Remedy Entertainment are trying a lot of new things with Control, which is a game that promises to be a lot less linear than their previous titles have been, with things such as side missions, systemic gameplay, and a metroidvania level design potentially looking to turn it into an experience that has gameplay that requires a lot more user engagement than something like, say, Quantum Break.
We recently sat down for an interview with Mikael Kasurinen and Brooke Maggs, director and narrative designer on the game respectively, and asked them about what lessons they’ve taken from Quantum Break going into Control, and the developers ended up mentioning a lot of the aforementioned things, calling the gameplay “more aggressive, more involving” and possibly much more challenging, especially in the beginning stages as players get to grips with its systems.
“With Quantum Break, we tried to find a good balance between cinematic style and gameplay,” they said. “But it often led to compromise we wanted to avoid. In Control, we, for instance, kind of rethought how to capture animation in the sense of the control you have over the character, and so on. Everything is way more responsive, immediate, clean and clear. The gameplay is more aggressive, more involving, you need to really pay attention and learn, invest yourself into the experience to succeed. Initially it could be a challenging game, but once you respect what it’s putting in front of you, it’s a lot of fun. I think that’s one thing that we wanted to make more, something that demands participation from the player— so it’s not just something that you run through and you’re done.”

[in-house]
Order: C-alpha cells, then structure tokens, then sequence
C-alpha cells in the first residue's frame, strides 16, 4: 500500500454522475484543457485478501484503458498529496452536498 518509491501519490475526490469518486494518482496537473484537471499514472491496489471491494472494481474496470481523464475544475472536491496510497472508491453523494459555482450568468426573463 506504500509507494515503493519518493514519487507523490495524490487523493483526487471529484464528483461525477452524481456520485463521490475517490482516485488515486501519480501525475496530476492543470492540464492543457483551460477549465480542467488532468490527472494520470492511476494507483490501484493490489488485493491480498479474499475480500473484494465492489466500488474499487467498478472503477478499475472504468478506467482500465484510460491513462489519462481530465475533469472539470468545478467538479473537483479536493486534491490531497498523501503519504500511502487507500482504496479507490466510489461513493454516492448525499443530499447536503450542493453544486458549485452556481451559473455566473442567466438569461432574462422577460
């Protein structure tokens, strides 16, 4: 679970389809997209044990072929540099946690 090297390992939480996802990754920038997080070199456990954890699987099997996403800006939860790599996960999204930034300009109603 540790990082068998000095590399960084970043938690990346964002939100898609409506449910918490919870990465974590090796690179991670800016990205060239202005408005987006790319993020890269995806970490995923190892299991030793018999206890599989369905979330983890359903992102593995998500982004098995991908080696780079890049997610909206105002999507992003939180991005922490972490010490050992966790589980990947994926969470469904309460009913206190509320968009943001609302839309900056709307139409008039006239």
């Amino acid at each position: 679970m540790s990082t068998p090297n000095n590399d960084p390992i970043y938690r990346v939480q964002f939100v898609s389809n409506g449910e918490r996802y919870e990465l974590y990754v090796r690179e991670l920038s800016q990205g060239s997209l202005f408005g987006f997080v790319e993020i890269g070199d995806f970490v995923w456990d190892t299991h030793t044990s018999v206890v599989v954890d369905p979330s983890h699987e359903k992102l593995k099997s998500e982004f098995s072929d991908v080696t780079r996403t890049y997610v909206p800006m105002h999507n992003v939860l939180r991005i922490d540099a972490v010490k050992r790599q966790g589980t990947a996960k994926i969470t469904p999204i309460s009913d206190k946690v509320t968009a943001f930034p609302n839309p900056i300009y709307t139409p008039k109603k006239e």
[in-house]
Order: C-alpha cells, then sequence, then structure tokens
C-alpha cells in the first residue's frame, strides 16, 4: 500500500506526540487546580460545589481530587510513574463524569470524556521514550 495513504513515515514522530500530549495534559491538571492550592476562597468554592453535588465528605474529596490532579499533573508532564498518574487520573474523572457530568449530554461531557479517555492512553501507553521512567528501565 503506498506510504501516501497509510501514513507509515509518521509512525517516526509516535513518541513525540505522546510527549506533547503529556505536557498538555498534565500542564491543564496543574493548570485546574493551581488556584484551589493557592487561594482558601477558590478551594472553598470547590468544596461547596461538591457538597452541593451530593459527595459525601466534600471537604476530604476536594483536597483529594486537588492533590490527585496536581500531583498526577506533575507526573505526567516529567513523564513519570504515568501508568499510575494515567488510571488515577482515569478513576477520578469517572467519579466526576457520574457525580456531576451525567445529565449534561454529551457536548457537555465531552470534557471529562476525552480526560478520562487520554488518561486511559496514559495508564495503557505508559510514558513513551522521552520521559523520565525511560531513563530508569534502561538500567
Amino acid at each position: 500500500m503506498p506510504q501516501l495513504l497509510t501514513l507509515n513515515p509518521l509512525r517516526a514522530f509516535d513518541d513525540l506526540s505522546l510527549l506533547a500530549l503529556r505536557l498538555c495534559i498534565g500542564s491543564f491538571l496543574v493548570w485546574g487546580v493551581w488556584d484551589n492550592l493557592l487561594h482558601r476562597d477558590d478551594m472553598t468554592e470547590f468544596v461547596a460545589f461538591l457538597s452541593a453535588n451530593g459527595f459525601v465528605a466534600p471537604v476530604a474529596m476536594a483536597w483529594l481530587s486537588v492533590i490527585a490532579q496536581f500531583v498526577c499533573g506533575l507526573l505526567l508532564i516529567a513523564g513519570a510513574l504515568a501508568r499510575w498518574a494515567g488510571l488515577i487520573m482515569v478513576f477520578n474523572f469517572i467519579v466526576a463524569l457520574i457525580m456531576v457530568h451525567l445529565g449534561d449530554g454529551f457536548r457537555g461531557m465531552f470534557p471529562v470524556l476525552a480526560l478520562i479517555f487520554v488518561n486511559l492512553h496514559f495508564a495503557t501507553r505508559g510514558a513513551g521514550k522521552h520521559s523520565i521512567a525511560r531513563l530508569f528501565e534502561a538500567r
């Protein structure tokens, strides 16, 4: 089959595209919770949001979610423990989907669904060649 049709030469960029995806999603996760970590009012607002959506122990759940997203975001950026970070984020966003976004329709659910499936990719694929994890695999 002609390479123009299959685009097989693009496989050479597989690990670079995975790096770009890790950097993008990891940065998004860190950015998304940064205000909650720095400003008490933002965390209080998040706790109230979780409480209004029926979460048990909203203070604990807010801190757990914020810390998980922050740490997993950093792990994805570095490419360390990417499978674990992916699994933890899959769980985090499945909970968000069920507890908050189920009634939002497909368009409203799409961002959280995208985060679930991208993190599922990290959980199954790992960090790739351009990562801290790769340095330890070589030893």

It’s not just with gameplay, though, that Control differs from past Remedy efforts. It expands upon their narrative formula as well. With things such as audio logs, optional side missions, and other avenues to be able to expand the story and the game’s world, with Control, Remedy are employing more and new narrative techniques- which also includes a lot more environmental storytelling than ever before. That said, the game will still have some live action storytelling, if not nearly as much as there was in Quantum Break.
“We also explored new ways for Remedy to tell stories,” said the developers. “So there’s a lot more environmental storytelling, audio logs to uncover,
documents, we have side missions in Control, which is new to Remedy games. [Previous games have] largely been tailored, beautiful, linear, single-player games. Where is with Control, we have this open-ended world, which means you can come across side missions earlier in the game, documents point you towards things to investigate.
“We also have a story where you can ask characters more about aspects of the world, and how they’re involved in them. So I think Control’s a different game in that sense. There is more storytelling that was live-action in Quantum Break. We still have live-action in Control— that is a part of Remedy games. But we’ve used it in a more specific way, I think. It’s more integrated into the world than what we did in Quantum Break.”
Control launches August 27 for the PS4, Xbox One, and PC. We recently got a look at nearly thirty minutes of gameplay footage, which you can view through here. In this same interview, the Control devs also spoke to us about how long an average playthrough of the game will be, and about how they think the inclusion of SSDs in next-gen hardware will impact game development. Read about both through the links.
The full interview will be going live soon, so stay tuned.